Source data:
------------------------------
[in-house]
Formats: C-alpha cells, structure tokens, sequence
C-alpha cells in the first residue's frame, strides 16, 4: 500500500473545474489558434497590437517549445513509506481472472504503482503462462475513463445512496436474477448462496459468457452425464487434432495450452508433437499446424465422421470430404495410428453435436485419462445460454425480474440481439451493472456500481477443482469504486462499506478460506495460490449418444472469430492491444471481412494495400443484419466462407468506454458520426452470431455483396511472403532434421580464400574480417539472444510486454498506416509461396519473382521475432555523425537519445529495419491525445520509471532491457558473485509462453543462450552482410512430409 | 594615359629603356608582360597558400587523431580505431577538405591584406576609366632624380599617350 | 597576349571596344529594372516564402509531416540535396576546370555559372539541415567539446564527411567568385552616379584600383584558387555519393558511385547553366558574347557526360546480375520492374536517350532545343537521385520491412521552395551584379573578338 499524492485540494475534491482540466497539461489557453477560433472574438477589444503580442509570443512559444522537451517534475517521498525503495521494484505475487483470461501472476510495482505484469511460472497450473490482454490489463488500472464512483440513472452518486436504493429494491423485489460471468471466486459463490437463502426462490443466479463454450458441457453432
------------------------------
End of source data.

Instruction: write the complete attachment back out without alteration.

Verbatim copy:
[in-house]
Formats: C-alpha cells, structure tokens, sequence
C-alpha cells in the first residue's frame, strides 16, 4: 500500500473545474489558434497590437517549445513509506481472472504503482503462462475513463445512496436474477448462496459468457452425464487434432495450452508433437499446424465422421470430404495410428453435436485419462445460454425480474440481439451493472456500481477443482469504486462499506478460506495460490449418444472469430492491444471481412494495400443484419466462407468506454458520426452470431455483396511472403532434421580464400574480417539472444510486454498506416509461396519473382521475432555523425537519445529495419491525445520509471532491457558473485509462453543462450552482410512430409 | 594615359629603356608582360597558400587523431580505431577538405591584406576609366632624380599617350 | 597576349571596344529594372516564402509531416540535396576546370555559372539541415567539446564527411567568385552616379584600383584558387555519393558511385547553366558574347557526360546480375520492374536517350532545343537521385520491412521552395551584379573578338 499524492485540494475534491482540466497539461489557453477560433472574438477589444503580442509570443512559444522537451517534475517521498525503495521494484505475487483470461501472476510495482505484469511460472497450473490482454490489463488500472464512483440513472452518486436504493429494491423485489460471468471466486459463490437463502426462490443466479463454450458441457453432